Someone is considered to have PTSD when their stress symptoms last for over a month following the event – though for some people, the onset of symptoms can come about as long as six months afterwards. Reminders of the incident, such as people, places and dates associated with it, can trigger flashbacks and flare-ups of other symptoms. As a result, many people do their best to avoid situations that might remind them of the incident – and depending on how severe their PTSD is, they may want to avoid everything entirely.

PTSD changes the way your body deals with stress. It increases your stress hormone levels and throws off your neurotransmitters, changing your neural pathways and networks – and as a result, how your brain functions. This is why people with PTSD can’t simply turn it off or get over it – its effects can be severe and feel completely out of your control.

What Symptoms of PTSD

The symptoms and acuteness of PTSD vary from person to person, but often include some combination of the following:

  • Disruptive memories and visualizations that you can’t shut off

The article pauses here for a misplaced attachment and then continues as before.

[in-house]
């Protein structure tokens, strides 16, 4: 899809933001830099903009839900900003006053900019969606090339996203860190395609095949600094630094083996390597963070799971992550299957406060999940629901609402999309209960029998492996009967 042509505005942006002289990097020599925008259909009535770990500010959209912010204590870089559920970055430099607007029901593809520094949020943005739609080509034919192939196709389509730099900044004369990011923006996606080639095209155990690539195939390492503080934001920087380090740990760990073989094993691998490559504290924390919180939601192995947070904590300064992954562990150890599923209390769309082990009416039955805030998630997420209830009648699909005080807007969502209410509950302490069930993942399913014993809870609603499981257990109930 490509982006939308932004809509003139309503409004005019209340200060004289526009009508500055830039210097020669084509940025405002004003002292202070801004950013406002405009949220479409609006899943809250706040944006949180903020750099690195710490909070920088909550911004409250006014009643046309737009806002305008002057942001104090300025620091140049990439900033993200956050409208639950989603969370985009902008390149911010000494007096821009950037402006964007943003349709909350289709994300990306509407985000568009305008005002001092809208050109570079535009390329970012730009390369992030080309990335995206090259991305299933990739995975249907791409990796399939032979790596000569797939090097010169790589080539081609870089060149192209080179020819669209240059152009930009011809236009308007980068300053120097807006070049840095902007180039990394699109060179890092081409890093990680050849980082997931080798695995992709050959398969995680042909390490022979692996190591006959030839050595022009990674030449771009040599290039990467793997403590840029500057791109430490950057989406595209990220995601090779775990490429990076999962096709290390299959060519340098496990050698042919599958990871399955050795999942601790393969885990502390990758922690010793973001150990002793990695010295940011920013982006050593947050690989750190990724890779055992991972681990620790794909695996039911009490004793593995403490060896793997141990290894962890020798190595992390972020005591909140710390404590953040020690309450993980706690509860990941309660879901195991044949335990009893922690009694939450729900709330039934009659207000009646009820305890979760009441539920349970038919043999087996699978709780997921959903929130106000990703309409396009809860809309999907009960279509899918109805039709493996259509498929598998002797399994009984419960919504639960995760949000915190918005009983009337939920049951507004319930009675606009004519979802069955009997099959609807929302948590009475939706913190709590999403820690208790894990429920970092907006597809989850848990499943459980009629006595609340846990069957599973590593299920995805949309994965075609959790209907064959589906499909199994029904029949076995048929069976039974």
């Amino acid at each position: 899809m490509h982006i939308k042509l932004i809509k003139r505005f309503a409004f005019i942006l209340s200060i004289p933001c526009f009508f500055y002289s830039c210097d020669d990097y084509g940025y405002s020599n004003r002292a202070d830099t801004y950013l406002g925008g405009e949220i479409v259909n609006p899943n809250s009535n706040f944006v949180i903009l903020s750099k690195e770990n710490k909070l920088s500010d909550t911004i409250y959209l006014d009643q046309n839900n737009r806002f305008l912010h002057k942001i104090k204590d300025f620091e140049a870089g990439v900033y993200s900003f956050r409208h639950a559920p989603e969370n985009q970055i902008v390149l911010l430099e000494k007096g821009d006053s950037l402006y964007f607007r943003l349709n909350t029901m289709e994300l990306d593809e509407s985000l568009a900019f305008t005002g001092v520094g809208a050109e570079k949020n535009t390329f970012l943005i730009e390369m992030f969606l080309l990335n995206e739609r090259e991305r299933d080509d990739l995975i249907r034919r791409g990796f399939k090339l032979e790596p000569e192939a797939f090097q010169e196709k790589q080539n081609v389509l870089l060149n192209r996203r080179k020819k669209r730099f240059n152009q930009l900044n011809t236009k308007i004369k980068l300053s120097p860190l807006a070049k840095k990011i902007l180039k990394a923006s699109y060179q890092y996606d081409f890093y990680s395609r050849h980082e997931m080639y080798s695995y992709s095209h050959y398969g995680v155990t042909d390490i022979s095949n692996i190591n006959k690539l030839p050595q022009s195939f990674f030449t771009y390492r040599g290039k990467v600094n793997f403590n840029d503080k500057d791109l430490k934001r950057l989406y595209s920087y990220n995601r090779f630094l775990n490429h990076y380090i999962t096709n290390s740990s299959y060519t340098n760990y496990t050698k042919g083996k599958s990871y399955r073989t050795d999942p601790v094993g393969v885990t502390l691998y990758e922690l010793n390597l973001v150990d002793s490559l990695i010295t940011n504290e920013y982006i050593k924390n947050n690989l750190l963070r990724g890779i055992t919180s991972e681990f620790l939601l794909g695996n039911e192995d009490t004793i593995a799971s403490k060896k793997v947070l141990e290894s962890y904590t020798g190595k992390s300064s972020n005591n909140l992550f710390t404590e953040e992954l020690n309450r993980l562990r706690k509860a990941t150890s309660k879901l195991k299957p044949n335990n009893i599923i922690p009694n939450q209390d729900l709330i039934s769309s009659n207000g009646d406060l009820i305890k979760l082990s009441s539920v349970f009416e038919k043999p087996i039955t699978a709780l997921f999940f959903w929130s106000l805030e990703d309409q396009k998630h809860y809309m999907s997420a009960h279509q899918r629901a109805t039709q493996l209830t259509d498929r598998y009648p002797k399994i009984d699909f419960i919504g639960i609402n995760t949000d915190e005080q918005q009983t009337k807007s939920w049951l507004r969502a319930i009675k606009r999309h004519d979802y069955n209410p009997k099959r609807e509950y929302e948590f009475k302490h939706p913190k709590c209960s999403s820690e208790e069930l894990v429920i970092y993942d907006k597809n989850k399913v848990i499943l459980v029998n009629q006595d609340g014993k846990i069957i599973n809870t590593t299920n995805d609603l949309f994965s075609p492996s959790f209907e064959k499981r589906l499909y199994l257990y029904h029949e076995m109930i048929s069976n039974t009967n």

• Nightmares
  • Flashbacks (and corresponding behavior)
  • Insomnia (due to anxiety and fear of sleeping)
  • Emotional detachment or numbness
  • Major depression
  • Hyper vigilance (feeling like you’re always on alert)
  • Startling easily
  • Dissociation or sudden confusion about your surroundings
  • Social withdrawal
  • Loss of focus
  • A sense of bleakness about your future
  • Mood swings and angry outbursts

You might also have intense physical reactions to your memories of the event, like a racing heartbeat, shortness of breath, panic or dizziness. Avoidance is a natural trauma response; because of this, you might even have a hard time remembering what exactly happened to cause your trauma. You might also blame yourself for what happened, or for surviving the event when other people did not (survivor’s guilt).

PTSD May Lead to Substance Abuse